Improving an endangered wetland’s biodiversity and native habitat
Corporate Volunteers at the Link Group-supported Pages Creek Wetland Restoration Project
Landcare Australia and Link Group, a global business specialising in fund administration and securities registration, partnered to offer a grants program supporting the Landcare community to undertake on-ground works to restore the health and water filtration properties of Pages Creek wetland, as well as improve the local biodiversity and native habitat values.
The 2017 Link Group Landcare Grant was awarded to Lane Cove National Park, to support a Bushcare program to undertake the Pages Creek Wetland Restoration Project. Lane Cove National Park protects approximately 700ha of bushland in the northern suburbs of Sydney, along the Lane Cove River. Established in 1994, the National Parks and Wildlife Service (NPWS) Bushcare program involves approximately 200 volunteers annually that work to restore bushland.
To complement the work being undertaken by NPWS, two corporate environmental volunteering days were held, one with Link Group and the other with the Australian Catholic University. A total of 25 corporate volunteers participated in the days, successfully weeding two hectares across three areas of the site—see photo (Areas 1, 3 and 4). Significant infestations of noxious weeds, including privet, lantana and asparagus fern were removed and then burnt by NPWS as part of a hazard reduction burn.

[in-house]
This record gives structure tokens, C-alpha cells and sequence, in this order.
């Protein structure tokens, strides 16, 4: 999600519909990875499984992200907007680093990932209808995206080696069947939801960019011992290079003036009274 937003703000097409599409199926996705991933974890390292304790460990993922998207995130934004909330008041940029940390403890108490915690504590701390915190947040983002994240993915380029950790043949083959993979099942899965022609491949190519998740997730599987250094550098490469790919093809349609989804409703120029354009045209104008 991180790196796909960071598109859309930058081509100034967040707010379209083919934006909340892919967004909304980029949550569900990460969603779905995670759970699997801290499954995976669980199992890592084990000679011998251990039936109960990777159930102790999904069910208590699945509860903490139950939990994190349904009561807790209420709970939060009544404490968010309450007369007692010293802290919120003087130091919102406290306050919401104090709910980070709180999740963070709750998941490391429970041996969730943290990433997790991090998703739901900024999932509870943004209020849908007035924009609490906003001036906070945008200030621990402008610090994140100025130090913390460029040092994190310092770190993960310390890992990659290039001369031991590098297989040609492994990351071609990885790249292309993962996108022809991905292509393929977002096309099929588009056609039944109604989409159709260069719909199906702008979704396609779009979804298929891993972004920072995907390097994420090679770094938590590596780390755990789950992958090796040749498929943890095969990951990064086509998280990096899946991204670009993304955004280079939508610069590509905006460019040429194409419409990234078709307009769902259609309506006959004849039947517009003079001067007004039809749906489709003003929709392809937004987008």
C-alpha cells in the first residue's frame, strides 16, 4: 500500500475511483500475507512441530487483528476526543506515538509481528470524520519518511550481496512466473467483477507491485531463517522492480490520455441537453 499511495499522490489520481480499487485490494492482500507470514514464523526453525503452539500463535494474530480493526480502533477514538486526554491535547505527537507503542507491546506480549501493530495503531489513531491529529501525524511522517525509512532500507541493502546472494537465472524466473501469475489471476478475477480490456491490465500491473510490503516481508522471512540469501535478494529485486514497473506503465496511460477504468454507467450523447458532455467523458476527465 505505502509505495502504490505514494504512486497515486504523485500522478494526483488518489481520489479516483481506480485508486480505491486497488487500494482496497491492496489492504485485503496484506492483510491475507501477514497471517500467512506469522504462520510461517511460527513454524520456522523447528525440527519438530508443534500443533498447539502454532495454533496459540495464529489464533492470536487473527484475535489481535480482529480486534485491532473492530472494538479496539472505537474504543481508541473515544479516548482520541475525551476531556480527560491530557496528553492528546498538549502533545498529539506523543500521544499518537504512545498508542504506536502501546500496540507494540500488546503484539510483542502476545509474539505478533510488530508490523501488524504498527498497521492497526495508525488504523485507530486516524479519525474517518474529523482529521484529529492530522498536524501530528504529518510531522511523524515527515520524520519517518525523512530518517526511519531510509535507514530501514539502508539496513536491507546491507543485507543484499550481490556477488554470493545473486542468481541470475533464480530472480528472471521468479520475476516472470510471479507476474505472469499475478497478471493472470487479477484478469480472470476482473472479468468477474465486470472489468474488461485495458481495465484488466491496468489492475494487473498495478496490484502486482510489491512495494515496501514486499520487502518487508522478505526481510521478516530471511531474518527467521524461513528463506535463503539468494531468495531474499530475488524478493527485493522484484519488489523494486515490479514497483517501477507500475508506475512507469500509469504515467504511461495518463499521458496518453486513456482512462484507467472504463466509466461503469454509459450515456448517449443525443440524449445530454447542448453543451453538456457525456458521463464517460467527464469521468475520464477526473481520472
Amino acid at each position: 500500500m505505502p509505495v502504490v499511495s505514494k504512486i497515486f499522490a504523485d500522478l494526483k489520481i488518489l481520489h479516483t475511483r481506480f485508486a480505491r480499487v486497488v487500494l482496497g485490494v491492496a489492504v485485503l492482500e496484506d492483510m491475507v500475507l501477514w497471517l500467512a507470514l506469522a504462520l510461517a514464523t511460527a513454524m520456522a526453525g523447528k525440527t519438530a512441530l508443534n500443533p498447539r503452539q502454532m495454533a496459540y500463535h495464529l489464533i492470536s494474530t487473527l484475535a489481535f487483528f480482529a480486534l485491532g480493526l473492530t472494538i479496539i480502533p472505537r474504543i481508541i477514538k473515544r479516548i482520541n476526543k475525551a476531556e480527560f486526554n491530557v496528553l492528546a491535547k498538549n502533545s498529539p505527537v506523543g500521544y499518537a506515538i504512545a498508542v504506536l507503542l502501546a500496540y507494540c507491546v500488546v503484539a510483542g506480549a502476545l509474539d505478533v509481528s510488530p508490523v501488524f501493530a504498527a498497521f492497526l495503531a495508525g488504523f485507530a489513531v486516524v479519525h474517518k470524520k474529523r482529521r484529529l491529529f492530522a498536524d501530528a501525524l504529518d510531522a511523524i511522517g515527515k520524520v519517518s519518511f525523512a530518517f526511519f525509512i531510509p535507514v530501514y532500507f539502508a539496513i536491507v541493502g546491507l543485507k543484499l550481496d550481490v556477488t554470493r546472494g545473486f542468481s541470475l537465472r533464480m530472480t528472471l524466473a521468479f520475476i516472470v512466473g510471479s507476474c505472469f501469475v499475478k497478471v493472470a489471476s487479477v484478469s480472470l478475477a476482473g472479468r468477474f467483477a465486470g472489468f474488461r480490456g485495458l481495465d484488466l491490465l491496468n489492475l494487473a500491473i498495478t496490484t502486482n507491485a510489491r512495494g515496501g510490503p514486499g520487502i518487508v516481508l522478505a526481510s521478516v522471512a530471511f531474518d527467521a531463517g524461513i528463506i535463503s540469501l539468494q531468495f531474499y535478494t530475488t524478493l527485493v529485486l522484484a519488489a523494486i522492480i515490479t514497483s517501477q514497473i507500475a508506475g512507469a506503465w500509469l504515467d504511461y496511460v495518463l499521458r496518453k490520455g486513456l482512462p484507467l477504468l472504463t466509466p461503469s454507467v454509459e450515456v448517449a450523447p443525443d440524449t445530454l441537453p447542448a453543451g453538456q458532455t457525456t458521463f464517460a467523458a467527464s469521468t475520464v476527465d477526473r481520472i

Ongoing volunteer works were supported by this project through the provision of funding for bush regeneration contractors to treat weeds across an additional hectare, as well as the purchase of ten new bush regeneration kits for volunteers.
Removal of weeds and the subsequent hazard reduction burn undertaken as part of this project promoted natural regeneration of native species, conserving biodiversity and enhancing habitats for native plants and animals. This project also benefits the local community through reducing fuel loads and fire risk to the surrounding community.
The program successfully supported on-ground outcomes and the capacity of the Landcare community by contributing to the management of Pages Creek Wetland, a waterway of conservation significance, through bushland regeneration contractors and over 125 hours of volunteer work.
Map showing areas of bushland regeneration (Areas 1, 3 & 4) at Pages Creek Wetland